Which books made their way into your suitcase on your last holiday? (Remember holidays? Ah, how quaint!)
I normally take a smorgasbord of titles, with something for every stage of my vacation:
In this wind-down phase, I opt for instantly forgettable, guilty pleasure chicklit that allows my brain to dribble gently out of my ears. Best consumed on a sunlounger with a Mojito. Always donated to the hotel library as a) I’ll never reread them and b) I’m too much of a book snob to put them on my shelf at home.
Now I’m ready for something with more bite – usually more refined novels, recommended by friends and family, with maybe a couple of Booker shortlisters thrown in.
Thought-provoking, but not too much like hard work. Best digested with a Prosecco and a sea view (do you see the theme here?
Now I’m fully rested, it’s time for the big guns – generally non-fiction for my own ‘betterment’. These mammoth doorstops account for 25% of my luggage allowance (‘Sapiens’, I’m looking at you).
It’s a tried and tested process that sees me get through a crazily diverse selection of books each holiday, which I love.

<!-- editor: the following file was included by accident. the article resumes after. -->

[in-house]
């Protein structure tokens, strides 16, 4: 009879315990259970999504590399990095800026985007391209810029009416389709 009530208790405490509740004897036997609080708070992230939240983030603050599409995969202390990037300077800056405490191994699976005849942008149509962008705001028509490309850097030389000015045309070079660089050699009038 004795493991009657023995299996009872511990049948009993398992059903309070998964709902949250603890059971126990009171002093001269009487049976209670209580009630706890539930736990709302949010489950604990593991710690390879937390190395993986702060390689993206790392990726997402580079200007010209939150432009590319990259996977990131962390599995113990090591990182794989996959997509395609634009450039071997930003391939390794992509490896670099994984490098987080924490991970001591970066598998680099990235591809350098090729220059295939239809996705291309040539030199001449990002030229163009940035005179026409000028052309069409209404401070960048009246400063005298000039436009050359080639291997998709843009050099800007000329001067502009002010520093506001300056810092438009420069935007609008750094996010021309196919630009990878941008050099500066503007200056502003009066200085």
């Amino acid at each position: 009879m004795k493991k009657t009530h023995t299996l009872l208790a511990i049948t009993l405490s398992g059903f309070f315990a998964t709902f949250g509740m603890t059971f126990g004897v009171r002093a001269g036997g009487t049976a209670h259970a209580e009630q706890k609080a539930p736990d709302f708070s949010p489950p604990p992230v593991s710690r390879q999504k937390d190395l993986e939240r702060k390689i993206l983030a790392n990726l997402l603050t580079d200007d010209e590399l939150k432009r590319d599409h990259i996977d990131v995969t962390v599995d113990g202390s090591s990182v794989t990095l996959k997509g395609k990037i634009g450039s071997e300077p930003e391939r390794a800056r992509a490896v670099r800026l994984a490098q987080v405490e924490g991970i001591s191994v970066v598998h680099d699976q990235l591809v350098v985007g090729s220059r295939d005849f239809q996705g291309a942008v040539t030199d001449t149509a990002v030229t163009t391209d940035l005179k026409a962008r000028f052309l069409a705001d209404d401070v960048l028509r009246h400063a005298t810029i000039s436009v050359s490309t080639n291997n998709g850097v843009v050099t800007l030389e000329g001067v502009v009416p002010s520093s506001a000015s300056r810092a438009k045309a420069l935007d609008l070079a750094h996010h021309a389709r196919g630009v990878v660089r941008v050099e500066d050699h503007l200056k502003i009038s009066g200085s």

But it wasn’t always like this. I used to skip the easy stuff and try to dive straight in to the doorstops, forgetting that I often don’t have the energy for them at the start of the holiday.
And of course they’d never leave my suitcase.
I’ve learnt over the years to gently ease myself into the harder stuff.
And this is a useful little technique you can use too, if you need to get complex or technical stuff over to a non-technical audience.
Ease them in gently with more familiar information. A small bite-sized chunk that’s easy to digest.
Check that they’ve understood it with questions and discussion. Make them feel comfortable.
Move to more technical or complicated information only once you have this solid foundation.
It’s a technique called ‘layering’ that works brilliantly.
Mojitos and Prosecco optional (but sometimes also helpful).
Give it a go!